When most of us hear the words “estate planning,” we tend to tune out, thinking that it doesn’t apply to us. While it’s true that 99% of Americans don’t have a taxable estate (i.e., more than $5,490,000 of net worth for 2017), and despite our new President’s desire to rid the tax code of the estate tax, we can all benefit from a little forethought into our estate plan. Here are a few items to consider with your accountant, attorney, or other trusted advisor on such matters.
In the absence of estate tax exposure, income taxes become the primary tax focus of estate planning. Rather than minimizing the value of assets in an estate, as is done for those taxpayers with a taxable estate, the goal is to keep those values as high as possible without creating a taxable estate. Doing so will give heirs the chance to take advantage of the higher value (in tax lingo, getting a ‘step-up in basis’) in any bequeathed assets. Having higher value to the heirs means less income tax they pay when the assets are eventually sold.
There are other benefits to this increased value at the time of death that can be realized without selling an asset when that asset is a partnership interest, so be sure to consult with your favorite tax advisor if you are bequeathing or inheriting a partnership interest.
The decision to purchase life insurance should take various factors under consideration, including family financial needs and support, liquidity needs to pay debts and other obligations, charitable giving, and direct bequests to heirs. The value of a life insurance policy, absent certain structure planning, is includable as an asset of your estate. This can cause what was once a non-taxable estate to be taxable, so be sure to consult your estate planning advisor when purchasing large life insurance policies to avoid this pitfall.
There are several non-financial considerations for estate planning. These items may or may not save you money, but they will likely save you and your heirs a lot of worry and headache.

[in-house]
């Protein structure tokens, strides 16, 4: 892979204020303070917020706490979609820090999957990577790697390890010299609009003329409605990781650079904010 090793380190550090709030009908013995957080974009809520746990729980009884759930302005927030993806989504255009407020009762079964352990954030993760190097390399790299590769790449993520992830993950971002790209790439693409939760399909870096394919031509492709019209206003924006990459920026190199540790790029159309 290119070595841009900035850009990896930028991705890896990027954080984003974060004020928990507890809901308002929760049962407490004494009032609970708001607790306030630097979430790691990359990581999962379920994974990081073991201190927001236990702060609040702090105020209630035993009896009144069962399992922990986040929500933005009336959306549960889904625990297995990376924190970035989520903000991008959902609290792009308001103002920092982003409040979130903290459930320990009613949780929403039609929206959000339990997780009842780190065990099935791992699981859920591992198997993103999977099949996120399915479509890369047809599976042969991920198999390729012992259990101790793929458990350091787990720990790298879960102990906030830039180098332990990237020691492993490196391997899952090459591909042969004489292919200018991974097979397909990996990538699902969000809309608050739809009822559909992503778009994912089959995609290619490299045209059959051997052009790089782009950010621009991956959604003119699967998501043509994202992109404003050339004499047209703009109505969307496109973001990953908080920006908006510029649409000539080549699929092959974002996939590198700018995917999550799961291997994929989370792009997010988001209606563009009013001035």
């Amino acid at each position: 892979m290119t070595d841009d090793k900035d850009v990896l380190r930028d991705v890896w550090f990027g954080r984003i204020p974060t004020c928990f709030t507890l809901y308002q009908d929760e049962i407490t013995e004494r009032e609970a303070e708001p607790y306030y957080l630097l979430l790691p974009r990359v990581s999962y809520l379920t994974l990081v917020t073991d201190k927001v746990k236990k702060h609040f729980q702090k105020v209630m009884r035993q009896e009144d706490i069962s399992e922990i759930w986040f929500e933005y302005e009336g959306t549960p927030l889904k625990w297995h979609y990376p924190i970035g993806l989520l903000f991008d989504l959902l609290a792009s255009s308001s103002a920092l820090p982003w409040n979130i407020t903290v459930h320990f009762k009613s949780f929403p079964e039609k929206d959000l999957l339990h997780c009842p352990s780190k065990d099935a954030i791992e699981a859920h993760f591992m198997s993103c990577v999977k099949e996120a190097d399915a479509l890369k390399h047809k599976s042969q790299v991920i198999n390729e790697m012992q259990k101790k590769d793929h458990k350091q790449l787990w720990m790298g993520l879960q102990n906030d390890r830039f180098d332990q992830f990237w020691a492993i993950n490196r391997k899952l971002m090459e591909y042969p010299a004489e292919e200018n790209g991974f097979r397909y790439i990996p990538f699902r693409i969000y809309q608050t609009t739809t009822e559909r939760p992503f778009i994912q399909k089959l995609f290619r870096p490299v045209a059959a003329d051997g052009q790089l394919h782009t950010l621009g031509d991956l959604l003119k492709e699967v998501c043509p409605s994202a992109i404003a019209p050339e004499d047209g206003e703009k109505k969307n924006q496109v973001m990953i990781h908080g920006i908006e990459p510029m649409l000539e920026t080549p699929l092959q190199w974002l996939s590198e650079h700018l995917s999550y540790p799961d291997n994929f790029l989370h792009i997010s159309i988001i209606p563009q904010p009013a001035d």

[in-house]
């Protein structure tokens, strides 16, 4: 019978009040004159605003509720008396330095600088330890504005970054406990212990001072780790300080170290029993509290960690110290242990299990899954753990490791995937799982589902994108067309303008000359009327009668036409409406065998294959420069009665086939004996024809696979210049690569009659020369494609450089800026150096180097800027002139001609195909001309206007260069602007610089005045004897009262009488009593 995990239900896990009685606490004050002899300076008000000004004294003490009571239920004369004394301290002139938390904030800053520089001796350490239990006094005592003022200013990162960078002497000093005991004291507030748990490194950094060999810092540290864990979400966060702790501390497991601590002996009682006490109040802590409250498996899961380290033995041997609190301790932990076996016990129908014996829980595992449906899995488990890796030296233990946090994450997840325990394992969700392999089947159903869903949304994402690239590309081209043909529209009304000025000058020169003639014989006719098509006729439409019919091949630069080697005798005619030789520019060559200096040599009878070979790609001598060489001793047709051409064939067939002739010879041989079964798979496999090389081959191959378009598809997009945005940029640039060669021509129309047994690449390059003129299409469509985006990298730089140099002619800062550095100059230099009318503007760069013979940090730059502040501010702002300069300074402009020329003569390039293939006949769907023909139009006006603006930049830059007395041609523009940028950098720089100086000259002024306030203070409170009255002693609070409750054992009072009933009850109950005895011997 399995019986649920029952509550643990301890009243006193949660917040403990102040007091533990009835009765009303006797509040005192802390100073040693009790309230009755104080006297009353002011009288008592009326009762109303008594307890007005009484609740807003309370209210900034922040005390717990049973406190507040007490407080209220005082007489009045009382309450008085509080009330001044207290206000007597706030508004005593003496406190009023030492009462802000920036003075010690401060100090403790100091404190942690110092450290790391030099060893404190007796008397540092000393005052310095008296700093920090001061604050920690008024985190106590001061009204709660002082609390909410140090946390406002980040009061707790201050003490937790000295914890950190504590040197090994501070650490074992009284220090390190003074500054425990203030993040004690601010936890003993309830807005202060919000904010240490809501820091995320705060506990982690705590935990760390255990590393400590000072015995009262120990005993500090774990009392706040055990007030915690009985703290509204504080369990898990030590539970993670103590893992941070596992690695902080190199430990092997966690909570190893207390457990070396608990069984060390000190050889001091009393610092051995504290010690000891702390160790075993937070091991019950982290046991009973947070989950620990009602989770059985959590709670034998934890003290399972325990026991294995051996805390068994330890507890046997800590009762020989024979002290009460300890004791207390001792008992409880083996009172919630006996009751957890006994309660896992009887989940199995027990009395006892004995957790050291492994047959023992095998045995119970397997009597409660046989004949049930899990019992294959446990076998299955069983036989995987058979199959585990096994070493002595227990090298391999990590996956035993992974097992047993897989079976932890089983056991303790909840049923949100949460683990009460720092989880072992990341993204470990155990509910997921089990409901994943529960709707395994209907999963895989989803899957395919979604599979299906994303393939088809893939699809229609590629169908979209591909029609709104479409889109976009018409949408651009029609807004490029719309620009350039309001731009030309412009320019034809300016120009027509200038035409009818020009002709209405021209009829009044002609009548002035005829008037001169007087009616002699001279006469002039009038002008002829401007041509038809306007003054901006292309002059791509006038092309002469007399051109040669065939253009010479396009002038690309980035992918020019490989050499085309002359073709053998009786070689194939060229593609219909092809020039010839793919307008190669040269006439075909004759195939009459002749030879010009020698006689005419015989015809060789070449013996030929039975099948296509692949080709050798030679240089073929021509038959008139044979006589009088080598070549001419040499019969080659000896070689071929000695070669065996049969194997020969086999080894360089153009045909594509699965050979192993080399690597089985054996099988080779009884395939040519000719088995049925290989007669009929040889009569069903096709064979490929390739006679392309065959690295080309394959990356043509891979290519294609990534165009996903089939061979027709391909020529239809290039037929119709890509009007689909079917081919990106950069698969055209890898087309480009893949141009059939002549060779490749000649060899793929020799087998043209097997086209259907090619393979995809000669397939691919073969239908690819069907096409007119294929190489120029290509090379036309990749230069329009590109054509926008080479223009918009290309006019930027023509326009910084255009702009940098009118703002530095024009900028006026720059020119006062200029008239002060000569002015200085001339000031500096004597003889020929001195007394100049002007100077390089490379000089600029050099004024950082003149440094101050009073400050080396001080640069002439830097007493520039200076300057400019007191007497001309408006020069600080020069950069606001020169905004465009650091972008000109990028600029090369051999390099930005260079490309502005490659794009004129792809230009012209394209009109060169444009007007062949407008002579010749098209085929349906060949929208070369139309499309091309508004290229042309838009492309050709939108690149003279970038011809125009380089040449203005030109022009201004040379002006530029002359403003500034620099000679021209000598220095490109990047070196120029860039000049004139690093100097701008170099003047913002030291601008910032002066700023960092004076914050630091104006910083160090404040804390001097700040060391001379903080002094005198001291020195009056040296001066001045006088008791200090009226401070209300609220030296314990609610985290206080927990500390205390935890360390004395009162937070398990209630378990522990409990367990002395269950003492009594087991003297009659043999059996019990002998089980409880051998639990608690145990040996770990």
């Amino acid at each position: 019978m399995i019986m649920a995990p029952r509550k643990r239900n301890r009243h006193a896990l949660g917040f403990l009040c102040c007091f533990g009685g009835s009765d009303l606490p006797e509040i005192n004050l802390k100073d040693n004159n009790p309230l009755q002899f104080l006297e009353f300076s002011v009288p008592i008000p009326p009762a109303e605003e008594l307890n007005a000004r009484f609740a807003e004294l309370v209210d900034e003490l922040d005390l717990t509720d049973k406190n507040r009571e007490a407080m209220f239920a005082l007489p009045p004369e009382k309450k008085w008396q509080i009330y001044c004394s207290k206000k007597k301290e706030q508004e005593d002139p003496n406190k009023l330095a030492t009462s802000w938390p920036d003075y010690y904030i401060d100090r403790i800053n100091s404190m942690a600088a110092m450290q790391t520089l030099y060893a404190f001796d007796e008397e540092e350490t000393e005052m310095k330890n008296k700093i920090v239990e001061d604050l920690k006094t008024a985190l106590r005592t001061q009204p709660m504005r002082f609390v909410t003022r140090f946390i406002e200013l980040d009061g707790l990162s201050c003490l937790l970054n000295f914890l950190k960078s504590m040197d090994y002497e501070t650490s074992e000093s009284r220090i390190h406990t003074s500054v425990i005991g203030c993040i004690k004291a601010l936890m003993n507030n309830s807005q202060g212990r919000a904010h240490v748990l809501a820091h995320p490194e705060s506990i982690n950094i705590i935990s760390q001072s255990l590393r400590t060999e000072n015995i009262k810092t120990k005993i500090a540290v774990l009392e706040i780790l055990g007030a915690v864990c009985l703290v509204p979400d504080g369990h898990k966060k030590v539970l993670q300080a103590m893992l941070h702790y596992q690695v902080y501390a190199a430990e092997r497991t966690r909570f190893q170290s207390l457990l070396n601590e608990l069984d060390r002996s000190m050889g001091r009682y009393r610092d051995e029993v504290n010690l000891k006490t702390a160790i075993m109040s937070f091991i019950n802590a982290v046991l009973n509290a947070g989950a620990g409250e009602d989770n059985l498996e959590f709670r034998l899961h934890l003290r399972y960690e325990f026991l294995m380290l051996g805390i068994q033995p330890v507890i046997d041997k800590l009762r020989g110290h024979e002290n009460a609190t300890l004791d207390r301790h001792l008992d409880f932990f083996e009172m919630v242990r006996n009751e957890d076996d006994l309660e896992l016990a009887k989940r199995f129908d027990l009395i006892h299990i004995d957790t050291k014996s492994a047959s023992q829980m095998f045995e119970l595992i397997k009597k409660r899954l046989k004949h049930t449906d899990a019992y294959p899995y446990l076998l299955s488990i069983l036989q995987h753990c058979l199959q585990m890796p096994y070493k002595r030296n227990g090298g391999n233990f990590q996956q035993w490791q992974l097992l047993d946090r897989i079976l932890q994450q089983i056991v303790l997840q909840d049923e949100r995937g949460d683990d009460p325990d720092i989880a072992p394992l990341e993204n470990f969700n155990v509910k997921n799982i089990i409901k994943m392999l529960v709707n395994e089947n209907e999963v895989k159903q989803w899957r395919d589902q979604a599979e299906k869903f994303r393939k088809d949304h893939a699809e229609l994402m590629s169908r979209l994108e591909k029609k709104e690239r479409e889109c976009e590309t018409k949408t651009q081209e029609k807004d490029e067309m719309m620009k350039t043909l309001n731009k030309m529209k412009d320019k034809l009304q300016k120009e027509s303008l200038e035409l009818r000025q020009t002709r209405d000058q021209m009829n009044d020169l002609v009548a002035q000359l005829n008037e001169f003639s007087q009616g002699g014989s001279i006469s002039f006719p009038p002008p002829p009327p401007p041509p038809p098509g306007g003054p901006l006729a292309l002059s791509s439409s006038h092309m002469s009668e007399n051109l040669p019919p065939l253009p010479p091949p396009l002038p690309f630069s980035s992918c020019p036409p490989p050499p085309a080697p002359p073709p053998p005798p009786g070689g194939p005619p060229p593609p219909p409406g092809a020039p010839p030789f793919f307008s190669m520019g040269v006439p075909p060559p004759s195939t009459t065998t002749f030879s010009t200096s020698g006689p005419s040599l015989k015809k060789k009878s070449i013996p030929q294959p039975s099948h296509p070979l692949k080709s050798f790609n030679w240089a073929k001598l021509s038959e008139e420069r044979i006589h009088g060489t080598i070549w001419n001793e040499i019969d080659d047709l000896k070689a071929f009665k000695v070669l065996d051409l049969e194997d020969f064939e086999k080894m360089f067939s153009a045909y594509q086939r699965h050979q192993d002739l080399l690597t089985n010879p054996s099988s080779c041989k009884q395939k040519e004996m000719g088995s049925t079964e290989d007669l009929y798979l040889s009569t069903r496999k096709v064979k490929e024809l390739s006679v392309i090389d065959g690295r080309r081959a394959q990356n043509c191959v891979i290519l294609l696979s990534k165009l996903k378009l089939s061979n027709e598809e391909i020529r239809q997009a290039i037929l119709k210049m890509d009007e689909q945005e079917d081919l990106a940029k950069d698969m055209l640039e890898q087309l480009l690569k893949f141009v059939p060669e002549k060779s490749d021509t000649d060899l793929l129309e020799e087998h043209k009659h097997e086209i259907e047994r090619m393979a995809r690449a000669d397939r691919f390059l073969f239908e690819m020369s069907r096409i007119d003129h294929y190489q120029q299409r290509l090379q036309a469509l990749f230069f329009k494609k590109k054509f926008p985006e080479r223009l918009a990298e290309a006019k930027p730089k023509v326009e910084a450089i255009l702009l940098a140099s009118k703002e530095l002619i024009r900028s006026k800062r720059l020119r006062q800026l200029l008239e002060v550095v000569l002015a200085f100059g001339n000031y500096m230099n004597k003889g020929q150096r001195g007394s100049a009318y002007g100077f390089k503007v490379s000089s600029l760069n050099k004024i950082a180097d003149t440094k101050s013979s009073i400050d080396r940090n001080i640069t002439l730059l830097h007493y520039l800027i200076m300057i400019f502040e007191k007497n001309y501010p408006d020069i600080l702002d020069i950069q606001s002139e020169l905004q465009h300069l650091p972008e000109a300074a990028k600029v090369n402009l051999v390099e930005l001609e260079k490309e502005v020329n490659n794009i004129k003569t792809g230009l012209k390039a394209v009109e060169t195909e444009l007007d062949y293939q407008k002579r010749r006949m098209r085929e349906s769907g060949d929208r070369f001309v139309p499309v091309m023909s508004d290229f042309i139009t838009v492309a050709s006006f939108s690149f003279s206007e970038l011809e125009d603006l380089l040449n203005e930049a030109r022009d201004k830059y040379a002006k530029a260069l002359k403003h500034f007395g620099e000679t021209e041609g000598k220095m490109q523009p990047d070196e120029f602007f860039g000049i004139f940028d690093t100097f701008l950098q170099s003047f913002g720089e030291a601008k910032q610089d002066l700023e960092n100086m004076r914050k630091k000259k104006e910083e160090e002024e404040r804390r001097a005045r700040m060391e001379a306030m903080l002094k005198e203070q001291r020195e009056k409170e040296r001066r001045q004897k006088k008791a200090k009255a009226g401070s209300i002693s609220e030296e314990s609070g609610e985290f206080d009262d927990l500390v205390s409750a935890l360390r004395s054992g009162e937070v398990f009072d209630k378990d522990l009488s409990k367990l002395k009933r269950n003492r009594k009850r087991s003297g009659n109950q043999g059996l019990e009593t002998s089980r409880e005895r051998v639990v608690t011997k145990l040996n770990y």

Wills – Be sure your will is up to date for the changes in your life and circumstances. Review the provisions to be sure they follow your intent, as these intentions could change over time. Your will is an important instrument for ensuring that your bequests to both heirs and charitable organizations are known and acknowledged legally. One area that is often overlooked is the guardianship of any minor children. It’s important to be clear about who will take care of your young kids when you are gone.
Asset control – Certain financial assets, like life insurance and retirement plans, pass to beneficiaries designated in those asset documents, rather than via the will. As marital status, births, and deaths occur, it’s important to promptly review and update your beneficiaries. (I’ve never seen it turn out well when the ex-spouse is still named as the beneficiary of a retirement plan on the date of death!)
Documentation – There are many documents to have in place to ease the burden for loved ones in the event of your death or serious illness. Many of these documents are difficult to replace, so keeping them in a safe, centralized location (and making sure someone knows where to find them) is key. Some documents to consider keeping include powers of attorney (durable and health care), medical directives/living will, prenuptial/postnuptial agreements, marriage certificates, divorce decrees, funeral arrangements, and insurance policies.
This is just the tip of the iceberg for estate planning, so take these items under consideration and consult with your estate planning advisor as to which steps are best for your particular situation.